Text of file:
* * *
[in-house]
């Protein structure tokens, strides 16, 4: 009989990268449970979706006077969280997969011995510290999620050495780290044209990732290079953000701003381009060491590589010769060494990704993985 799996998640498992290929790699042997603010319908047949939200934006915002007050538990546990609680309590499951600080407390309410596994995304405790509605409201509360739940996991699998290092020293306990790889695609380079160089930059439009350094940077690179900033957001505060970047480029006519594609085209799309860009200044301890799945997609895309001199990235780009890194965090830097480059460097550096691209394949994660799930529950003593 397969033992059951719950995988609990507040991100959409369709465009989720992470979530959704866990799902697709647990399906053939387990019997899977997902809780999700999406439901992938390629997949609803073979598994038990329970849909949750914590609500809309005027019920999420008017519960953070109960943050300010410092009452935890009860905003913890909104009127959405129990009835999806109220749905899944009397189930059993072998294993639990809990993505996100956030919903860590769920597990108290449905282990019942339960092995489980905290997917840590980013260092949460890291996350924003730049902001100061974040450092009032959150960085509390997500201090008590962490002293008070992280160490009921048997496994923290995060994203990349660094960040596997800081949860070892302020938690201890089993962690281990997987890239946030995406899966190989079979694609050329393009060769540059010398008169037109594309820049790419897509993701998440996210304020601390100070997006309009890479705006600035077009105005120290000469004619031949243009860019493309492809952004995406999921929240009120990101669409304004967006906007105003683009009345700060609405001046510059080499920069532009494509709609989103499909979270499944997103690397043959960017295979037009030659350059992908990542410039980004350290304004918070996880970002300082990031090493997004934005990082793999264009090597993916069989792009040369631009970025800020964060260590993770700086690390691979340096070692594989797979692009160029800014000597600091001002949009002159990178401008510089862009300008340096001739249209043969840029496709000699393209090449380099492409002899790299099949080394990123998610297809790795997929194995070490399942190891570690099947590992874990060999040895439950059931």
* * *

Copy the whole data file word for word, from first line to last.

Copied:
[in-house]
């Protein structure tokens, strides 16, 4: 009989990268449970979706006077969280997969011995510290999620050495780290044209990732290079953000701003381009060491590589010769060494990704993985 799996998640498992290929790699042997603010319908047949939200934006915002007050538990546990609680309590499951600080407390309410596994995304405790509605409201509360739940996991699998290092020293306990790889695609380079160089930059439009350094940077690179900033957001505060970047480029006519594609085209799309860009200044301890799945997609895309001199990235780009890194965090830097480059460097550096691209394949994660799930529950003593 397969033992059951719950995988609990507040991100959409369709465009989720992470979530959704866990799902697709647990399906053939387990019997899977997902809780999700999406439901992938390629997949609803073979598994038990329970849909949750914590609500809309005027019920999420008017519960953070109960943050300010410092009452935890009860905003913890909104009127959405129990009835999806109220749905899944009397189930059993072998294993639990809990993505996100956030919903860590769920597990108290449905282990019942339960092995489980905290997917840590980013260092949460890291996350924003730049902001100061974040450092009032959150960085509390997500201090008590962490002293008070992280160490009921048997496994923290995060994203990349660094960040596997800081949860070892302020938690201890089993962690281990997987890239946030995406899966190989079979694609050329393009060769540059010398008169037109594309820049790419897509993701998440996210304020601390100070997006309009890479705006600035077009105005120290000469004619031949243009860019493309492809952004995406999921929240009120990101669409304004967006906007105003683009009345700060609405001046510059080499920069532009494509709609989103499909979270499944997103690397043959960017295979037009030659350059992908990542410039980004350290304004918070996880970002300082990031090493997004934005990082793999264009090597993916069989792009040369631009970025800020964060260590993770700086690390691979340096070692594989797979692009160029800014000597600091001002949009002159990178401008510089862009300008340096001739249209043969840029496709000699393209090449380099492409002899790299099949080394990123998610297809790795997929194995070490399942190891570690099947590992874990060999040895439950059931």